Pray with them. Help them do battle with the flesh. Remind them that no one can snatch them out of their Savior’s loving hand. Help them to seek God’s grace in how they live. But don’t see this as proof that they aren’t saved.

3. He is depressed.

Reading the Bible, you see characters who behavior and words sound like those of a depressed person. Paul dealt with hard challenges and he talked about their difficulty. Elijah, Jeremiah and Job are all on record expressing how they deeply struggled with their life situation. God knew about their sins, but he didn’t hold their struggles against them.

Depression is hard, and sometimes it is indicative of a lack of faith. But many, many times it isn’t. And sometimes the fruit is sweeter when it comes from a time of depression. Pray with them. Pray for peace and joy. Pray for a renewed beautiful sweetness of life.

4. She disagrees with you theologically.
There are some ideas about God and the human situation that are necessary for salvation, but many, perhaps most, are not. So if your child disagrees with you about transubstantiation, or the proper way to baptize, or egalitarianism vs. complementarianism, it may be a reason for a concern, but a parent should be careful about doubting the child’s faith because of it.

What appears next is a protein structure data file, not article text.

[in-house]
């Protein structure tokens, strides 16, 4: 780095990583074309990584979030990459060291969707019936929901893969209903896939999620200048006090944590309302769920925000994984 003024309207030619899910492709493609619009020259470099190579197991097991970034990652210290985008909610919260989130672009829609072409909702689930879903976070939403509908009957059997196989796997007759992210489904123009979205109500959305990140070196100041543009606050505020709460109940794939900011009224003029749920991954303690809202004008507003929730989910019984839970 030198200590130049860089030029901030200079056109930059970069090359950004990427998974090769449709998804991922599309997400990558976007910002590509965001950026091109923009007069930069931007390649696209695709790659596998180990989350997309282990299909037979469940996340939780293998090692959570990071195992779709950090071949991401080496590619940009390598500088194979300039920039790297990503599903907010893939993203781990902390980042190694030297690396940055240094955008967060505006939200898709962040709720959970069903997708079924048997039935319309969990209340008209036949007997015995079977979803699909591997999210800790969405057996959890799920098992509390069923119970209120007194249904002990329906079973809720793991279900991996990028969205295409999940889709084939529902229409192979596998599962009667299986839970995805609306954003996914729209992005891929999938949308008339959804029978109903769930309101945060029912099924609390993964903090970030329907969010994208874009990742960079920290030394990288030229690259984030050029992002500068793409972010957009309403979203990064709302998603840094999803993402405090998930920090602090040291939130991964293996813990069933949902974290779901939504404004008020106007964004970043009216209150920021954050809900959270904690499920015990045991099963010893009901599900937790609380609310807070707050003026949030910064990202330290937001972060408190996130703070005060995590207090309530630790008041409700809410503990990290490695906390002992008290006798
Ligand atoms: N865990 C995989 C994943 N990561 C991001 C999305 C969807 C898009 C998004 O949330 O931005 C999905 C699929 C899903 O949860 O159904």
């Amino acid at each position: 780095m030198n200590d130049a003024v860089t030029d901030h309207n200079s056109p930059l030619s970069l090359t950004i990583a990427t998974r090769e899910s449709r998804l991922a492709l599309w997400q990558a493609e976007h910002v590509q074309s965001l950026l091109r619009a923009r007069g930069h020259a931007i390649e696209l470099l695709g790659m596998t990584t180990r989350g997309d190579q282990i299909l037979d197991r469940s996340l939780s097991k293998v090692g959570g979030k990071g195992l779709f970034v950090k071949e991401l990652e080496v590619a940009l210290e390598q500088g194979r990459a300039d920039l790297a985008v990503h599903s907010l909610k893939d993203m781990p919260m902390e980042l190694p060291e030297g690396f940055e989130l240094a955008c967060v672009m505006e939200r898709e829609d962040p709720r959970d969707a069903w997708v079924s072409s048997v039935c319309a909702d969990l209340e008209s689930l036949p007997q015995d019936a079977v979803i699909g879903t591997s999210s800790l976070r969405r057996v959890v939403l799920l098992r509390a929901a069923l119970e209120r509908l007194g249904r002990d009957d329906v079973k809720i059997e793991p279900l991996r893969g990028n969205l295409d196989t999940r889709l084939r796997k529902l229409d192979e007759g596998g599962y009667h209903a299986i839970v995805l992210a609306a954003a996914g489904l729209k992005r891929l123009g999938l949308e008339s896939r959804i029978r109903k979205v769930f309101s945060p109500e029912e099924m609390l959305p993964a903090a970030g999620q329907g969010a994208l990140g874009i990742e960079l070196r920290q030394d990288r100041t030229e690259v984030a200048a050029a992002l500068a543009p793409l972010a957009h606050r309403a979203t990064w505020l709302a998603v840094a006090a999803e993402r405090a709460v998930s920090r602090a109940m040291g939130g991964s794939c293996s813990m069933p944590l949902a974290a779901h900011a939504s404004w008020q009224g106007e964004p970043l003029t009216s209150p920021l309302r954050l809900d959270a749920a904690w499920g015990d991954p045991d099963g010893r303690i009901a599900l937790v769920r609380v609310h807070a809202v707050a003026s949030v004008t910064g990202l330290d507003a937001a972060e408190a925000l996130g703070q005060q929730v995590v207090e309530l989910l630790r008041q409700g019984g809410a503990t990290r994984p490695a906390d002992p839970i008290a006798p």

In Philippians, Paul says, “And if in anything you think otherwise, God will reveal that also to you. Only let us hold true to what we have attained.” So while he wants his fellow believers to hold true to the important elements of the Gospel, he doesn’t seem very bothered by the fact that other Christians disagree with him on lesser matter. And he’s aware of how he was forced to change his mind.

Yes, I know that theological beliefs have impact in how we live – financially, vocationally, and politically. Remember Paul’s thoughts about strong and weak Christians.

I think the key here is this question: Are they sincerely trying to determine what the Bible says about the matter? If not, if they know what the Bible says, and don’t care, again, there is cause for worry. But if your son or daughter is seeking to be guided by God’s word there is good reason for you to have peace about his or her beliefs.

Pray for wisdom for yourself in determining which battles to head into. And remember: you might be the weak Christian.

5. He isn’t successful.